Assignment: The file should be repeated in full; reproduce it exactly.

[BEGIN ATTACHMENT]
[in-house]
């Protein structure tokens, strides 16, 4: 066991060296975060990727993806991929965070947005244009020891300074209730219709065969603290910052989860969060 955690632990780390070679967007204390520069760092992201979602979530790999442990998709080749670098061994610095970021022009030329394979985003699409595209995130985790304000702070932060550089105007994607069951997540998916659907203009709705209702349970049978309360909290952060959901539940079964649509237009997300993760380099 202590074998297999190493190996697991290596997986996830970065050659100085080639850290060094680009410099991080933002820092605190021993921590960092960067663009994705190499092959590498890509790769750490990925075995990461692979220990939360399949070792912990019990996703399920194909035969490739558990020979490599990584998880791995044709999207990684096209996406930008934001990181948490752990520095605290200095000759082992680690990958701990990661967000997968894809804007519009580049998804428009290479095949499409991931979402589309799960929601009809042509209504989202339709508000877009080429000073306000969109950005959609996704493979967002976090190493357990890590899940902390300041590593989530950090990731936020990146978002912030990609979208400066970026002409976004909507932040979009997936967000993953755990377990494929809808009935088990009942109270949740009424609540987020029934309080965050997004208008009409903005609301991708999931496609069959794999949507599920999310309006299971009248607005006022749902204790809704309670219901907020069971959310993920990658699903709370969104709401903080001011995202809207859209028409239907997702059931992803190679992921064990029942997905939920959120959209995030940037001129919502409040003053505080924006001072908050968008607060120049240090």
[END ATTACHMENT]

[in-house]
């Protein structure tokens, strides 16, 4: 066991060296975060990727993806991929965070947005244009020891300074209730219709065969603290910052989860969060 955690632990780390070679967007204390520069760092992201979602979530790999442990998709080749670098061994610095970021022009030329394979985003699409595209995130985790304000702070932060550089105007994607069951997540998916659907203009709705209702349970049978309360909290952060959901539940079964649509237009997300993760380099 202590074998297999190493190996697991290596997986996830970065050659100085080639850290060094680009410099991080933002820092605190021993921590960092960067663009994705190499092959590498890509790769750490990925075995990461692979220990939360399949070792912990019990996703399920194909035969490739558990020979490599990584998880791995044709999207990684096209996406930008934001990181948490752990520095605290200095000759082992680690990958701990990661967000997968894809804007519009580049998804428009290479095949499409991931979402589309799960929601009809042509209504989202339709508000877009080429000073306000969109950005959609996704493979967002976090190493357990890590899940902390300041590593989530950090990731936020990146978002912030990609979208400066970026002409976004909507932040979009997936967000993953755990377990494929809808009935088990009942109270949740009424609540987020029934309080965050997004208008009409903005609301991708999931496609069959794999949507599920999310309006299971009248607005006022749902204790809704309670219901907020069971959310993920990658699903709370969104709401903080001011995202809207859209028409239907997702059931992803190679992921064990029942997905939920959120959209995030940037001129919502409040003053505080924006001072908050968008607060120049240090």